Let’s take a moment and look back to our college days. Remember the courses that really stood out, those we excelled in. I remember one from my undergrad, even now, 30 years later. Think about how those courses were delivered. Were there various approaches for understanding the content? What components or methodologies of learning made it possible for you to grasp the concepts and apply them to the subject matter?

Now think about the course where you struggled the most. What about that course made it difficult to grasp the concept and apply it to the content? Mine was World Civ I. In that class, 3 times a week for 16 weeks, the professor would walk onto the stage of a large lecture hall, open his notebook and speak for 50 minutes. He would barely take a breath as he moved through his lecture for the day. There was never time for questions nor were there visual components. There was not even a timeline for the topics that would be presented. Then, he was nowhere to be seen until he walked out on the stage for the next class. For me, it might as well have been Charlie Brown’s teacher standing there, “Wah wah wah WAH wah wah.”

There were those in the class that were able to listen and grasp all the concepts but that sure wasn’t my experience. The professor also wrote the textbook, but the lecture did not coincide with the textbook materials so it was like having two incongruent sets of notes that just did not make sense. When I squeaked by with a C, after working harder than I had ever worked in a course, I was so glad to just be done.

What were the barriers in your course that caused challenges with being able to apply the content? What if those challenges were in all of your courses? If the barriers I experienced in my World Civ course carried over to all my courses, I might have made it a year but there is no way I would have continued as a student. What about those students that experience barriers in all of their courses . . . accessibility barriers?

Accessibility challenges with technology

With the advancement of technologies and the reliance on the Internet, every one of us expects to be able to access the information needed in order to achieve even the most routine tasks. When we want to know anything, we just ask Siri to Google it for us. We live in a country that has the most comprehensive policy for Internet accessibility, yet individuals with differing abilities still face barriers with web content and software on a daily basis:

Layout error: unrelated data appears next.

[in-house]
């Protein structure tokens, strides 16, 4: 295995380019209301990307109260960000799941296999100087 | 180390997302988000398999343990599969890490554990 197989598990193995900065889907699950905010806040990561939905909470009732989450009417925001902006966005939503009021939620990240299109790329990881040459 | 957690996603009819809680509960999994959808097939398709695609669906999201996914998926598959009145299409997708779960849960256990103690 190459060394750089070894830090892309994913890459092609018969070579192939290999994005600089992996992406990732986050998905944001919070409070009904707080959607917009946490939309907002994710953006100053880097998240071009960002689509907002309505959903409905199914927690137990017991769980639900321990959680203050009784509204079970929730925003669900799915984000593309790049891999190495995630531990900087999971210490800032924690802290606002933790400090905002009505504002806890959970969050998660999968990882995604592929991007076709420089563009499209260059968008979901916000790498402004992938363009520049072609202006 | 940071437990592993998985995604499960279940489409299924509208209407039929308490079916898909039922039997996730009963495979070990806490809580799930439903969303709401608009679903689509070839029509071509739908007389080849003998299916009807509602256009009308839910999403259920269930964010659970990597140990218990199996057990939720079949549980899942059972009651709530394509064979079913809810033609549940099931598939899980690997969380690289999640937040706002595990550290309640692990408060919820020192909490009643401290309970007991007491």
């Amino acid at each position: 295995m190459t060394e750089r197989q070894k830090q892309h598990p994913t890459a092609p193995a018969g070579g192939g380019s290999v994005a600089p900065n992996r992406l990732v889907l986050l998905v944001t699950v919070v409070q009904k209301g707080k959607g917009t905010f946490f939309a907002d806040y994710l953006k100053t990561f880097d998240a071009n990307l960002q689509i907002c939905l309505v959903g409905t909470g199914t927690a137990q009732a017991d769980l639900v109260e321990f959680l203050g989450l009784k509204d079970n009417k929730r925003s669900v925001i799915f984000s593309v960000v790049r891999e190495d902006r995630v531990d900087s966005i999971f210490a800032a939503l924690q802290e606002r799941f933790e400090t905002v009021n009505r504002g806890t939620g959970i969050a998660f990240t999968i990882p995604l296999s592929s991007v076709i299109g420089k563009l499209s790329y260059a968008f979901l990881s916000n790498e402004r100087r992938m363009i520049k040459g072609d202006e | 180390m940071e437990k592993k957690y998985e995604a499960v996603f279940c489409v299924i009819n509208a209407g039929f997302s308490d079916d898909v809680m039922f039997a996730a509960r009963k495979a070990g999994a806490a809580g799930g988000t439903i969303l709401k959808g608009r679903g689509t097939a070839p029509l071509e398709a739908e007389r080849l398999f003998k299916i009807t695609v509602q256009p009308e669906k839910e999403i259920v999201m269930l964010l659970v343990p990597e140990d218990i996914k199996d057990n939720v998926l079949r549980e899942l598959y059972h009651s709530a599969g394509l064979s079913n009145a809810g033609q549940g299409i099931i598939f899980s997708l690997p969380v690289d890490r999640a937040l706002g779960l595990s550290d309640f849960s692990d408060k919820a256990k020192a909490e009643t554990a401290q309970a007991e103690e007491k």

• Content that is not formatted properly blocks technology such as a screen reader from voicing what was typed.
  • Unorganized content with small buttons or links requires precise navigation in order to advance to the next page.
  • Video or auditory content without a transcript, closed captioning or an interpreter prevents clear equivalent communication.
  • Inconsistent navigational design creates confusion.
  • Missing auditory descriptions of visual content being discussed prevents an accurate correlation between the content item and the discussion.

There are many more examples. But the bottom line is this – when done correctly, all of the items mentioned above create a better learning environment for everyone.

Who wouldn’t benefit from consistent navigational design? Who wouldn’t like to be able to easily scroll over a button and click without having to try and hit the one small spot that works? Transcripts or closed captioning provides all of us, especially those of us whose first language is not English, the ability to read along with the presentation. It is much easier to search a transcript for a specific term than to try and find it in a video lecture.

The journey toward one path for all

Imagine you are trying to travel home from the neighboring town. While you are attempting to take the most direct route home, you encounter barriers that appear immovable. You are forced to find an alternative route. Sometimes the alternative route isn’t ready and you have to sit and wait; sometimes the route leads you to more barriers and detours; sometimes to a dead end. You can see other vehicles, not impacted by the barriers, going down the more direct road and able to make it to their destination but you have to take a different path. Why? Everyone pays their share of taxes to provide navigable roads but only certain vehicles are able to access them.

On this drive you are required to constantly focus on the navigation of the barriers rather than being able to focus on the journey. It’s exhausting. You love your vehicle, it is perfect, even if you could, you wouldn’t trade it in. But the streets and roads are just not accommodating. Why is it expected that the owners of vehicles that are unable to access to the direct route continue to maneuver their way around possibly never arriving? Shouldn’t they demand that the barriers be removed so that all can travel the direct route?

Most of us would think the above scenario is unacceptable. There are probably some, as you were reading, who felt frustrated and angry. But for individuals with diverse abilities, the path they have to navigate at many institutions of higher learning is often much like the scenario above.

Over the next couple of months my colleague JoAnna Hunt and I will focus on eLearning and the impact on individuals with various visual, hearing, physical and cognitive abilities. Stay tuned as we share these considerations and how they can enhance all individual’s academic experience by providing barrier free access.

Playbook: Is your higher education institution accessible for all?

 

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